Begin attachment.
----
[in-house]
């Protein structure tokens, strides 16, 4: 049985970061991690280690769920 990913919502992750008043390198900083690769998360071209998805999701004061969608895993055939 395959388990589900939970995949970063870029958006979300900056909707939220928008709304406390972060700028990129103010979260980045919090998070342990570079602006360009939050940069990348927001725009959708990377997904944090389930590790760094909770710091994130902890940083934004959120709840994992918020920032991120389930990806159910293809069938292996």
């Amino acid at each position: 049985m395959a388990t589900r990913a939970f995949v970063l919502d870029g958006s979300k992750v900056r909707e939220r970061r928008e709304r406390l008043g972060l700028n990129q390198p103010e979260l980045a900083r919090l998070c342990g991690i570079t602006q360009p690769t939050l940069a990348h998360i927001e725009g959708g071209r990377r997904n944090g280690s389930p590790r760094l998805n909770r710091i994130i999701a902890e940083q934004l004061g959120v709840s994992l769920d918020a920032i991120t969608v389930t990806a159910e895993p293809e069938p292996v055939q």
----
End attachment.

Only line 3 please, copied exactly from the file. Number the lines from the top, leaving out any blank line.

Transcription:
């Amino acid at each position: 049985m395959a388990t589900r990913a939970f995949v970063l919502d870029g958006s979300k992750v900056r909707e939220r970061r928008e709304r406390l008043g972060l700028n990129q390198p103010e979260l980045a900083r919090l998070c342990g991690i570079t602006q360009p690769t939050l940069a990348h998360i927001e725009g959708g071209r990377r997904n944090g280690s389930p590790r760094l998805n909770r710091i994130i999701a902890e940083q934004l004061g959120v709840s994992l769920d918020a920032i991120t969608v389930t990806a159910e895993p293809e069938p292996v055939q």